For Rishad, the pandemic is a marker of a profound shift, part of what he calls the Great Reinvention. The pandemic is not a singular crisis like previous shocks such as the Financial Crisis, but is instead a polycrisis affecting health, the economy and society. That is leading many to reassess their approaches to life – just see the rise of the so-called anti-work movement. As he put it at the start of the crisis:
“We had not just a financial crisis, not just a social crisis, not just a health crisis but all three, occurring not just to some people but to all people, not just for a short period of time. If you take the entire world and put them through a financial, social and health crisis for two years and expect things to be the same, you should not be in business and should resign immediately.”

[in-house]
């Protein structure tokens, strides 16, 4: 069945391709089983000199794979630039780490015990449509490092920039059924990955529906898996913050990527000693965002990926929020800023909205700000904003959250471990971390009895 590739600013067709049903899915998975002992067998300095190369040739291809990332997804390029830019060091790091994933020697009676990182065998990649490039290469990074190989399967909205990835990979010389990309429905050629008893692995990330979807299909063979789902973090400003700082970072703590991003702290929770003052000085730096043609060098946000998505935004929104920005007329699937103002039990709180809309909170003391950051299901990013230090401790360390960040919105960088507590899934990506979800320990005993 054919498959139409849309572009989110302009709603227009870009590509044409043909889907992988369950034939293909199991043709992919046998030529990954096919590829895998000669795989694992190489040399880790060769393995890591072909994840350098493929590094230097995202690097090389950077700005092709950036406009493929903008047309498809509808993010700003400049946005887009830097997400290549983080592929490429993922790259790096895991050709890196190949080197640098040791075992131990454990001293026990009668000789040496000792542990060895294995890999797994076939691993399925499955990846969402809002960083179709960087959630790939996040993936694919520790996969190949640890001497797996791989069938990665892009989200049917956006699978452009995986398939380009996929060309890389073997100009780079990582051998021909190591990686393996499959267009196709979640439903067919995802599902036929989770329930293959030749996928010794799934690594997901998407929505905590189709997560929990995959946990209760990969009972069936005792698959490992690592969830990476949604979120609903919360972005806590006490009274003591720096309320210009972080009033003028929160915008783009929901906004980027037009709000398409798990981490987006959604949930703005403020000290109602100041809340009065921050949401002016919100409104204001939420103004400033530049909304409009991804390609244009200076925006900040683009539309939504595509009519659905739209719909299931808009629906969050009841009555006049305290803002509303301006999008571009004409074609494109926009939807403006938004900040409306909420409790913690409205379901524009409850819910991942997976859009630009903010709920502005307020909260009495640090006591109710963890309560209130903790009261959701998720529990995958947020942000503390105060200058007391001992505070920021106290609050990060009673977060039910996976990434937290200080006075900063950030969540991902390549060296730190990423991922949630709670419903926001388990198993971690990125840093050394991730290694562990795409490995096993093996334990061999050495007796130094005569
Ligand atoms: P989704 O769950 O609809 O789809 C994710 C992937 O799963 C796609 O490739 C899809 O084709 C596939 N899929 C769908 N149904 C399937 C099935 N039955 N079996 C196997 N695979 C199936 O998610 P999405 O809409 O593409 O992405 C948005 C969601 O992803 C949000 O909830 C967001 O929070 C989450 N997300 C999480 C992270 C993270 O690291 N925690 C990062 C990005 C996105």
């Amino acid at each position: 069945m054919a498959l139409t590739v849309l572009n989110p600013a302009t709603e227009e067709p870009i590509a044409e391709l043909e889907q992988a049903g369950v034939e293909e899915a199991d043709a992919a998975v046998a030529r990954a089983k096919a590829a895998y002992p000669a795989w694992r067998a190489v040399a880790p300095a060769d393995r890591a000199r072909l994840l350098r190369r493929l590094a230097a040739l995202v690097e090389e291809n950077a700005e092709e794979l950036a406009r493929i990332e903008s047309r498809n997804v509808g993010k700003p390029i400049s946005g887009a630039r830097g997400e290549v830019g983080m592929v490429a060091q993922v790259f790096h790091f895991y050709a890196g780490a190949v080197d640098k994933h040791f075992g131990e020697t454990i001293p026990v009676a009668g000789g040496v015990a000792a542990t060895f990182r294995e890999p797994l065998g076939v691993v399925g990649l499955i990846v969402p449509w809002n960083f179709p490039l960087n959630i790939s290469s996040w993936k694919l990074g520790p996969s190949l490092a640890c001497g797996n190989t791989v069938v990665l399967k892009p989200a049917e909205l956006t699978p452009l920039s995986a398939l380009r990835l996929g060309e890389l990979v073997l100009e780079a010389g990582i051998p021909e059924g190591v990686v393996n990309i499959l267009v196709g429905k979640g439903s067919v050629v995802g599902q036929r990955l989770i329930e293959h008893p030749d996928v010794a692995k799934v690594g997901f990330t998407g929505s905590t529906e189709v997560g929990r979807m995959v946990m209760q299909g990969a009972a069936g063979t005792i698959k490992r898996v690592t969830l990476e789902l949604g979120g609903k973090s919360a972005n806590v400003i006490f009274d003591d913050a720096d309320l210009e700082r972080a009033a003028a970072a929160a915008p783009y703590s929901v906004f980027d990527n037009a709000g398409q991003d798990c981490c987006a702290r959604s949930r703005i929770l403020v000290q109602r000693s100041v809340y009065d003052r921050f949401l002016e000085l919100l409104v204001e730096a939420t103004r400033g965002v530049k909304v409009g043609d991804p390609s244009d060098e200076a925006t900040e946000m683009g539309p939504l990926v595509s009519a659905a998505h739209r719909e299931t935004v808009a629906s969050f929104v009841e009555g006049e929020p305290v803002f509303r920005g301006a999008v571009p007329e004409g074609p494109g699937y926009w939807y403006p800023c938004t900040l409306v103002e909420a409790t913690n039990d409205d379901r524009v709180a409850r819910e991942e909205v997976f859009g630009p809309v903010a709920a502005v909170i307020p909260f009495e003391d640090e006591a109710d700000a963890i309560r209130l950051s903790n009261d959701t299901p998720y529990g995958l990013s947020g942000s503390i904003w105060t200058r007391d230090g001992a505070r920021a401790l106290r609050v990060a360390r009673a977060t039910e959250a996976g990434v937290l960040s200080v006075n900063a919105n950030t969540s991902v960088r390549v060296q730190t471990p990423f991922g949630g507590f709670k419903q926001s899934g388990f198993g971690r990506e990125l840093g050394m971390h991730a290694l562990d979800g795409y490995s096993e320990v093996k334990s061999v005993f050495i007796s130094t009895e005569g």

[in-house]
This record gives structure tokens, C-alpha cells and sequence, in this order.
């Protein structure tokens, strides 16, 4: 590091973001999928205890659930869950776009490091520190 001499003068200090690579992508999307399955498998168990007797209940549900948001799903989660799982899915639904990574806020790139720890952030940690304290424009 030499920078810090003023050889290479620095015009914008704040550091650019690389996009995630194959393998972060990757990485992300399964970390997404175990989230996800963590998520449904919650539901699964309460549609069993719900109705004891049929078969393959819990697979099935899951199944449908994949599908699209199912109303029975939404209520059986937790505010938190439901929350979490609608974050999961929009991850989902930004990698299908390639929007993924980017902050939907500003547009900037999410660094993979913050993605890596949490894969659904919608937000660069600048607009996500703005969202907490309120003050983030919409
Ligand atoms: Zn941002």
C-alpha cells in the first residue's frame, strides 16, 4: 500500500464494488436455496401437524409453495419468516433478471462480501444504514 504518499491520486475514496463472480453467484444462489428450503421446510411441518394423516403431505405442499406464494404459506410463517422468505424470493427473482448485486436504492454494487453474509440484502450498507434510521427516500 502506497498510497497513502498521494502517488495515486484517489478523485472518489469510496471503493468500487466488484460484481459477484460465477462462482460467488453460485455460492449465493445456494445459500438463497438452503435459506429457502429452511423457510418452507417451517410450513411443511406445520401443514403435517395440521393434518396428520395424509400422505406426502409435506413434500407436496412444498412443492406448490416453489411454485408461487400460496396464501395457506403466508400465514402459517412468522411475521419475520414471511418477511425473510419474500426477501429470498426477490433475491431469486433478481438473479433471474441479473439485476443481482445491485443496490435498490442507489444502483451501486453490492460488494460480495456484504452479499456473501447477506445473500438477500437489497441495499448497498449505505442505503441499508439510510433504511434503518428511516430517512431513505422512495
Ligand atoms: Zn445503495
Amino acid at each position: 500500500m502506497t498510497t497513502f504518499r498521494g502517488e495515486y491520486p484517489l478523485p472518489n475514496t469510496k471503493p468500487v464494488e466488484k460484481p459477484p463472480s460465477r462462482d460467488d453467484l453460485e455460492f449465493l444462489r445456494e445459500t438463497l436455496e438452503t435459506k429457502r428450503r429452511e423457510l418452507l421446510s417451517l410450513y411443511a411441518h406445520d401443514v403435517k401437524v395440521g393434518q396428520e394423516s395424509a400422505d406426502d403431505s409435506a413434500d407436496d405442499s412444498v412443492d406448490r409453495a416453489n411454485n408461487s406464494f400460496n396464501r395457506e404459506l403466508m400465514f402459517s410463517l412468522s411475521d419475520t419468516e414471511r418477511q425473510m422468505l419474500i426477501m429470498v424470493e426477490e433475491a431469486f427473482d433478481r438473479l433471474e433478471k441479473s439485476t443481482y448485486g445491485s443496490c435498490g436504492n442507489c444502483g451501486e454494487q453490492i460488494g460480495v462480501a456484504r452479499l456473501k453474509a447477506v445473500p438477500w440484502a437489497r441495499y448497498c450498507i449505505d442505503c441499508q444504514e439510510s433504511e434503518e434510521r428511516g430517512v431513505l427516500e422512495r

Below are highlights from our conversation.
The unbundling of media
One impact of the rise of Substack and other newsletter platforms is they have given a convenient outlet for people to share their expertise in their fields. Rishad is one of them, starting a Substack back in August 2020 to “remain relevant and keep learning new things.” It became much more, serving as the basis for a new phase of his career.
“It allowed an individual to separate themselves from a media company. I thought this was intriguing that you could separate yourself and monetize your own craft without having to monetize an institution.”
A framework for thinking through the pandemic